D, K and me, top of Sugarloaf
D and K were (self-professedly) excited and nervous as we drove up the canyon. The parking lot was almost a third full and the Collins corral had a lot of people in it, certainly more than would be expected on a normal mid-April Monday. But most of those people were just there for a Baldy Chute run or first tracks in Devil's Castle and cleared out by lunchtime - we still never waited in line once. D and K got their lift tickets; we loaded up on Collins and were off!
D and me on Supreme
K had requested to be eased into her ski day so we went straight to the Sugarloaf side, cruising Devil's Elbow on very soft corduroy. Neither D nor K get to ski all that much but when they do, it's back east and they were both absolutely thrilled at the conditions: NO ICE WHATSOEVER. H led the way on his teles and I skied sweep, in case I needed to collect equipment after a yard sale (unnecessarily, as it turned out). We soon learned that K had no fear of speed. And D kept saying over and over again how much fun he was having.
H, K and me, Snowbird Pass
After a number of runs on Sugarloaf, we moved over to Supreme, where the conveyor belt lift loading fazed them not at all. We skied there until lunch time, doing laps on Big Dipper and Rock N' Roll. At lunch, H quizzed our guests on how the reality of Alta compared to what they anticipated. They both said that they had been a little nervous about how difficult the trails might be but that they definitely felt comfortable on what we'd been skiing. H then pointed out that we'd skipped the bunny slopes entirely and had been skiing intermediate/blue trails all morning, and K looked pretty pleased about that.
H and K, Supreme selfie
So then after lunch I had the bright idea to go on a Cabin Run. Back east, you rarely (if ever) get the opportunity to ski off-piste and I thought it might be fun for them to do something completely different: in the trees and the deep snow. The pitch is pretty gentle in there so we did okay, although both D and K were amazed at how different it is, skiing in deep snow as compared to on groomed trails. People got stuck a couple of times and K had one impressive fall when her ski tip got snagged in a tree, her binding releasing her into a puff of soft snow. But we all made it out of the woods and back onto the groomed trails. And then I wasn't allowed to pick any more trails for the rest of the day.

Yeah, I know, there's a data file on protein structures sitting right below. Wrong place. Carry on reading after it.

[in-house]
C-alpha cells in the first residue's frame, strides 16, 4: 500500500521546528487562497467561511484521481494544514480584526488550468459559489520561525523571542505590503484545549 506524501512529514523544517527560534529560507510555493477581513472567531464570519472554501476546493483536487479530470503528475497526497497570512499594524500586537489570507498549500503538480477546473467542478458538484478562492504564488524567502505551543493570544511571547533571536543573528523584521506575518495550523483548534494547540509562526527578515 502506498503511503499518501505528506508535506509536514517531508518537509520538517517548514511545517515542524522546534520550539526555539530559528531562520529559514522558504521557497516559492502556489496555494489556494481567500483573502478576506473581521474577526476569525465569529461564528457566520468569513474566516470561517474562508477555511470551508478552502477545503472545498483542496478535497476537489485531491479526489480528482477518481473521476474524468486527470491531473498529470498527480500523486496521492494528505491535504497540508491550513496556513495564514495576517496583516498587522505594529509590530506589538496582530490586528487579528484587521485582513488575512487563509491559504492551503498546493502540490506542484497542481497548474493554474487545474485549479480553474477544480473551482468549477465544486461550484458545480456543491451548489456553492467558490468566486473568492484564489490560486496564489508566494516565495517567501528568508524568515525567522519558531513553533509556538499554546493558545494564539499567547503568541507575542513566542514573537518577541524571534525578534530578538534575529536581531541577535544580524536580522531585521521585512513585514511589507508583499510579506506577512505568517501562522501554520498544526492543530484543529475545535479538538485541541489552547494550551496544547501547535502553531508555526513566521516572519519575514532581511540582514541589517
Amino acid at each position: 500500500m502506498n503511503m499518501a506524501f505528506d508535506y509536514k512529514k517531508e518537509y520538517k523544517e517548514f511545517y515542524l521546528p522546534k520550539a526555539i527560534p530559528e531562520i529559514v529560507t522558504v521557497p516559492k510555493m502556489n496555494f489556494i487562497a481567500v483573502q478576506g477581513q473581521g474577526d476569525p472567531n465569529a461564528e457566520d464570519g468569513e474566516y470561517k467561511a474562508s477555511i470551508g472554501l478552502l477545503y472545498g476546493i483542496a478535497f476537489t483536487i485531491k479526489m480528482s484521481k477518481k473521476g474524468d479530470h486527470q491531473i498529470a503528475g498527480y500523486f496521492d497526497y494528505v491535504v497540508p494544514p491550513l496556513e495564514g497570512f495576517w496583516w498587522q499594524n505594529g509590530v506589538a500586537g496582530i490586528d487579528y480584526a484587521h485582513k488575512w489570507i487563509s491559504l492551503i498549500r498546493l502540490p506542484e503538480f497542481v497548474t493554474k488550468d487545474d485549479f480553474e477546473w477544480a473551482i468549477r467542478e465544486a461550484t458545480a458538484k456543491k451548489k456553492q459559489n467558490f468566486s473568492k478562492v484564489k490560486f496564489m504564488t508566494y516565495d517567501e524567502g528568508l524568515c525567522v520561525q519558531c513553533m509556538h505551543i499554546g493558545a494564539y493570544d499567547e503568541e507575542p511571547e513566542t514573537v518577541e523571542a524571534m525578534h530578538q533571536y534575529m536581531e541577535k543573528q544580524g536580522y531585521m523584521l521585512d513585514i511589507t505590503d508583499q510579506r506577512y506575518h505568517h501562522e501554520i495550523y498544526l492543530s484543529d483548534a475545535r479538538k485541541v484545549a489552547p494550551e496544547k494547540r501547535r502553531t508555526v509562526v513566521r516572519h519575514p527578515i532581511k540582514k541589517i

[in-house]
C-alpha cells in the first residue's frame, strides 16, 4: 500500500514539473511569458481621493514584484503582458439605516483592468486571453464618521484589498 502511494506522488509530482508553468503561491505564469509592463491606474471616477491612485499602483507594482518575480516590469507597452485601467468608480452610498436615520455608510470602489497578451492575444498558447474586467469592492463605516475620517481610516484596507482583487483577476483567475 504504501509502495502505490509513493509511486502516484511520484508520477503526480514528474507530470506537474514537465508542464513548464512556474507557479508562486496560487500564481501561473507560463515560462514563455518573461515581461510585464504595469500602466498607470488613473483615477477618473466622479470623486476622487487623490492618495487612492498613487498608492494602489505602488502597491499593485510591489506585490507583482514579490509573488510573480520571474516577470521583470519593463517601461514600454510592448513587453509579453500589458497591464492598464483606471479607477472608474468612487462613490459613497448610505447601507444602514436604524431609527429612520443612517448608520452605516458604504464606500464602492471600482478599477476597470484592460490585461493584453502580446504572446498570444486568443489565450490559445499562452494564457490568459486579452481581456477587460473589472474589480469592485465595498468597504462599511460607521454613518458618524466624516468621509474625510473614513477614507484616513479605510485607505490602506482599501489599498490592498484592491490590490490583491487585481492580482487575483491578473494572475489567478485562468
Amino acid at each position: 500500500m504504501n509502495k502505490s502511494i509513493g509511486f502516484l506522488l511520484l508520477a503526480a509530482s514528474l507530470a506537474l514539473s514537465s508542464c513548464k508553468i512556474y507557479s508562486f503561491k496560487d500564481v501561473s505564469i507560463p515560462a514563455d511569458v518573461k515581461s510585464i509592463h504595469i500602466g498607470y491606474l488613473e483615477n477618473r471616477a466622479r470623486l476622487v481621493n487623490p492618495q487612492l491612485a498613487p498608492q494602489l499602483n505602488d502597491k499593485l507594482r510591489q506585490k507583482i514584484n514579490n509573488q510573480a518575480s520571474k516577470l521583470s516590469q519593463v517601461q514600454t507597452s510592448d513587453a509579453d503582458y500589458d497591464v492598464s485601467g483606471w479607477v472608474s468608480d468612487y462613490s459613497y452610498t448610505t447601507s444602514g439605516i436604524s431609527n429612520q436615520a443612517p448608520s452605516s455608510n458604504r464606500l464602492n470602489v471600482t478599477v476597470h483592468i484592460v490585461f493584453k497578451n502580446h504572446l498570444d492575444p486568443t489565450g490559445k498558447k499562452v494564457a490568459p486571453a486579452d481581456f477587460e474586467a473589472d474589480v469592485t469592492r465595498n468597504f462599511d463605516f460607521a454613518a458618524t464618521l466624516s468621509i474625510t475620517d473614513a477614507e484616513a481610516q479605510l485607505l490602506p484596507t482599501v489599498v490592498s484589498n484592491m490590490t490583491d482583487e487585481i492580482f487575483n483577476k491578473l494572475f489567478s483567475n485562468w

D and K, apres. Smiles for days!
We skied until after 2:30 p.m., at which point K said her legs were getting a little shaky. We went out through Sunnyside - and K, noting the trails, said she was glad we skipped the bunny slope and went right to the main mountain - and along the tow rope. Skiing on a Monday means that there are plenty of patio tables available, even on sunny days, and we grabbed one right in the center of the patio so we could sip beverages and recap the day. The recap was that it had been a really, really great day.
One of K's friends, envious that she was going skiing in Utah, had told her to "shred the gnar." After a sunny day at Alta, skiing at altitude and going into the deep stuff in the trees, she can absolutely report back that she did indeed shred the gnar.